The first newspaper was the Barber County Mail, which was started on May 20, 1879, by M. J. Cochran. It was sold the next year to J. W. McNeal and E. W. Iliff, who at once changed the name and started the Cresset.

County Organization

The first record of the county commissioners is dated July 7, 1873. The board consisted of S. H. Ulmer, L. H. Bowlus and J. C. Kilpatrick. On Sept. 1 the board made a contract with C. C. Bemis for a courthouse to cost $25.000, and the clerk was directed to issue warrants for that amount, but the building was never erected. On September 2, 1873, W. E. Hutchinson was appointed immigration agent, and warrants to the amount of $1,000 were drawn in his favor. On October 6, G. W. Crane received the appointment as advertising agent and was given $5,000, or as much of that amount as was needed of that amount, to advertise the advantages of the county.

The county was divided on November 7, 1973, into three districts for the election of commissioners, and on February 11, 1874, a special election was held to determine the question of issuing bonds to the amount of $40,000 for the erection of a court-house. The result of the election was a majority of 41 votes against the issue, but under a law of March 7, 1874, the county commissioners issued the bonds.

The first regular election of county officers took place in November, 1873. The vote of the Medicine Lodge district was thrown out for some reason, and the officers chosen by the remainder of the county were, M. D. Hauk, county clerk; Jacob Horn, county treasurer; D. E. Sheldon, probate judge; Reuben Lake, sheriff; S. B. Douglas, superintendent of public instruction; C. H. Douglas, clerk of the district court; M. S. Cobb, register of deeds; M. W. Sutton, county attorney.

The records of the general election of 1874 are missing. County officials have been elected as follows - County Clerks: S. J. Shepler , 1875-77; R. A. Ward, 1879; J. E. Chapin, 1881. County Treasurers: Jacob Horn, 1875; J. W. McNeal 1877; J. E. Chapin, 1879; C. T. Rigg, 1881. Sheriffs: C. L. Walker, 1875; J. Moore, 1877; J. T. Taylor, 1879; C. T Rigg, 1881. Probate Judges: W. M. Friedly, 1876-78; S. J. Shepler, 1880-82. County Superintendent of Public Instruction: C. C. Bond, 1875; M. L. Palmer, 1876; J. W. Cornelius, 1878; T. S. Lindley, 1880; A. Axline, 1882. Clerks of the District Court: W. G. Osborn, 1875; T. W. McClure, 1877; S. W. Lard, 1878; T. W. Osborne, 1879; Robert A. Talliaferro, 1880-82. Registers of Deeds: J. R. Easley, 1875; Edward Ozbun, 1877; J. R. Easley, 1878; W. A. Mount, 1879; L. W. Moore, 1881. County Attorneys: B. P Ayres, 1876-78; James T. Whitelaw, 1880; E. Sample, 1882. Surveyors: P. Hartzel, 1875; George E. Wise, 1877; T. A. Bayley, 1879; A. Bayley, 1879; A. Denton, 1880-81. Coroners: George Ebersal, 1875; J. V. Fishburn, 1877; William Fitch, 1879; J. W. Singer, 1881.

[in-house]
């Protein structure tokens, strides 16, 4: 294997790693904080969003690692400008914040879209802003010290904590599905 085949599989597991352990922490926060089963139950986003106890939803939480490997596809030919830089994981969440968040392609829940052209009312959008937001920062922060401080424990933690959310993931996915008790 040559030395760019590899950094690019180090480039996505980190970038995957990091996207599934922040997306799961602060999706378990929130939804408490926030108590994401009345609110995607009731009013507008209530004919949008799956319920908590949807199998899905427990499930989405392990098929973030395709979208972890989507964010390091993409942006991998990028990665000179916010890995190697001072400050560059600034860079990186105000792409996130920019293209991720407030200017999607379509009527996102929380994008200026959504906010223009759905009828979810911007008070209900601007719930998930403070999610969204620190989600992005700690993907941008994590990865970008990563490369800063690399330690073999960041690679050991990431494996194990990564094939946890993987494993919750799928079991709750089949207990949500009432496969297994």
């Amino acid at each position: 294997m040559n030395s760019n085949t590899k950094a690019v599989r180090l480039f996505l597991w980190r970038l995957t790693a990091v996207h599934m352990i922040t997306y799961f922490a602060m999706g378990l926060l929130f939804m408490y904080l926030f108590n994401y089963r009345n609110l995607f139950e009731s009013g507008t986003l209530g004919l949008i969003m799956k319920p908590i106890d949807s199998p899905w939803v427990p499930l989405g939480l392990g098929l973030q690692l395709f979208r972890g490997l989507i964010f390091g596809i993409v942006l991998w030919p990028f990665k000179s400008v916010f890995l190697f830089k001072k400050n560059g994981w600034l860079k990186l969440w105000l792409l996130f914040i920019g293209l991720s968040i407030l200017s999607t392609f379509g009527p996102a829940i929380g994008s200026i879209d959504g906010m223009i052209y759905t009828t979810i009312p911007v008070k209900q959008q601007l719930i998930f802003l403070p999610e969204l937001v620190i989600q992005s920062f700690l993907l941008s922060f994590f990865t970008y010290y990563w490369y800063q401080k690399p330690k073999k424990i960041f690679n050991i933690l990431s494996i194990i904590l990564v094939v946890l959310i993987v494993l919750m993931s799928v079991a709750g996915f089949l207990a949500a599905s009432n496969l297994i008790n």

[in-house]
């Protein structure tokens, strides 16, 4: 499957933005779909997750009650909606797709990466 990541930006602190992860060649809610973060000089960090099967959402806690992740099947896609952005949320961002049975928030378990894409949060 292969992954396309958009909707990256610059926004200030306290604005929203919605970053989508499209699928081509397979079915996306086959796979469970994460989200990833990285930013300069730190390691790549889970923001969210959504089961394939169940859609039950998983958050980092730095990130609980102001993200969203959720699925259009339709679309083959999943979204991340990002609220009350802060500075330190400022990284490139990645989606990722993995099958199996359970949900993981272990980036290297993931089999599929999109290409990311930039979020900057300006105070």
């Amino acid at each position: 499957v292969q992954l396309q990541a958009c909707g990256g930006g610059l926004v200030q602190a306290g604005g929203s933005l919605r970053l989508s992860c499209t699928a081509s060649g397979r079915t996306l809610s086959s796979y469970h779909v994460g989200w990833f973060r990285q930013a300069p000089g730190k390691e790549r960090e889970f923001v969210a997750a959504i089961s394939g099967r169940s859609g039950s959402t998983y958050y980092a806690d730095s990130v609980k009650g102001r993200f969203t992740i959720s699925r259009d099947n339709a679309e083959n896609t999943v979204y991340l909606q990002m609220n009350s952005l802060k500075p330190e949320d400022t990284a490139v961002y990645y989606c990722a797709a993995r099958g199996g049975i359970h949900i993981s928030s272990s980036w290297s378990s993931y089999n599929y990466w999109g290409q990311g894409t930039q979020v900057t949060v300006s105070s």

Medicine Lodge

Medicine Lodge takes it’s name from the river that skirts the town site on the west. This stream in turn was named by the Indians, who often met upon its banks in council for “making medicine.” The location of the city is an admirable one, Elm Creek lying on the east, and the Medicine River on the west, joining their waters a quarter mile south of the city, while between them rises the lofty plateau of the town site.

In October, 1872, William Walters had a temporary camp at the fork below the present city but made no effort at settlement, and moved away the following spring. In February, 1873, the party, led by John Hutchinson came to Medicine Lodge, and laid out the town site of 400 acres. The first building on the town site was the structure which now forms the dining room of the Medicine Lodge House. It was put up by D. Updegraff and used then as now, for hotel purposes Lumber was hauled from Hutchinson [Kansas], and Bemis, Hutchinson & Company proceeded to put up an office - the building which now forms the south wing of the Medicine Lodge House. This was followed by a large general store erected by Bemis, Jordon & Company, on the spot now occupied by Paynes’s Bank.